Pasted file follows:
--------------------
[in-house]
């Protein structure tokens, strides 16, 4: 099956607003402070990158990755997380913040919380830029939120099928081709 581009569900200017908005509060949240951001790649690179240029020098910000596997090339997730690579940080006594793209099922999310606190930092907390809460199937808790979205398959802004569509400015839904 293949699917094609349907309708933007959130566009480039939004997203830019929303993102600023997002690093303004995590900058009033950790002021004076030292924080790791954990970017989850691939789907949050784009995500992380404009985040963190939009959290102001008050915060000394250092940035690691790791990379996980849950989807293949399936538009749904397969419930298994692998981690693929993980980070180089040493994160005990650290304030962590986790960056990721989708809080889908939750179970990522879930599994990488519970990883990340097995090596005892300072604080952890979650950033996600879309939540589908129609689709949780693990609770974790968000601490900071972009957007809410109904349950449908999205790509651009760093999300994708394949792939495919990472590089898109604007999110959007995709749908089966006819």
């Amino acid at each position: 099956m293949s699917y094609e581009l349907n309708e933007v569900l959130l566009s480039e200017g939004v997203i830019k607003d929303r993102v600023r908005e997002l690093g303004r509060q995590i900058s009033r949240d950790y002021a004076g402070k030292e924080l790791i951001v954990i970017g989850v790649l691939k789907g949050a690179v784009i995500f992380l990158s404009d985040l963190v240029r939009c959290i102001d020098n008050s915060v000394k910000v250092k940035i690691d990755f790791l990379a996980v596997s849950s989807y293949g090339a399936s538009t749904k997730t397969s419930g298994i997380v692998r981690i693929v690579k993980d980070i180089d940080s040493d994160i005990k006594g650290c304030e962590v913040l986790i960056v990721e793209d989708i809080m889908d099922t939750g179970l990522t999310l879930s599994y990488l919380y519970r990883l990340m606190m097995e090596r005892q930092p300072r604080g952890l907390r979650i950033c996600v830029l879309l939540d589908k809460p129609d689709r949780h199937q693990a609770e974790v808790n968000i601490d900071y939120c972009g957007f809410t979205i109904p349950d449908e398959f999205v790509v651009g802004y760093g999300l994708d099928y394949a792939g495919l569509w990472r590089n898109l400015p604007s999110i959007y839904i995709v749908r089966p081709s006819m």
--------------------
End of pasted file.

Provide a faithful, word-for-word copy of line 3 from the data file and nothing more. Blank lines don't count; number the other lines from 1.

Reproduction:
């Amino acid at each position: 099956m293949s699917y094609e581009l349907n309708e933007v569900l959130l566009s480039e200017g939004v997203i830019k607003d929303r993102v600023r908005e997002l690093g303004r509060q995590i900058s009033r949240d950790y002021a004076g402070k030292e924080l790791i951001v954990i970017g989850v790649l691939k789907g949050a690179v784009i995500f992380l990158s404009d985040l963190v240029r939009c959290i102001d020098n008050s915060v000394k910000v250092k940035i690691d990755f790791l990379a996980v596997s849950s989807y293949g090339a399936s538009t749904k997730t397969s419930g298994i997380v692998r981690i693929v690579k993980d980070i180089d940080s040493d994160i005990k006594g650290c304030e962590v913040l986790i960056v990721e793209d989708i809080m889908d099922t939750g179970l990522t999310l879930s599994y990488l919380y519970r990883l990340m606190m097995e090596r005892q930092p300072r604080g952890l907390r979650i950033c996600v830029l879309l939540d589908k809460p129609d689709r949780h199937q693990a609770e974790v808790n968000i601490d900071y939120c972009g957007f809410t979205i109904p349950d449908e398959f999205v790509v651009g802004y760093g999300l994708d099928y394949a792939g495919l569509w990472r590089n898109l400015p604007s999110i959007y839904i995709v749908r089966p081709s006819m």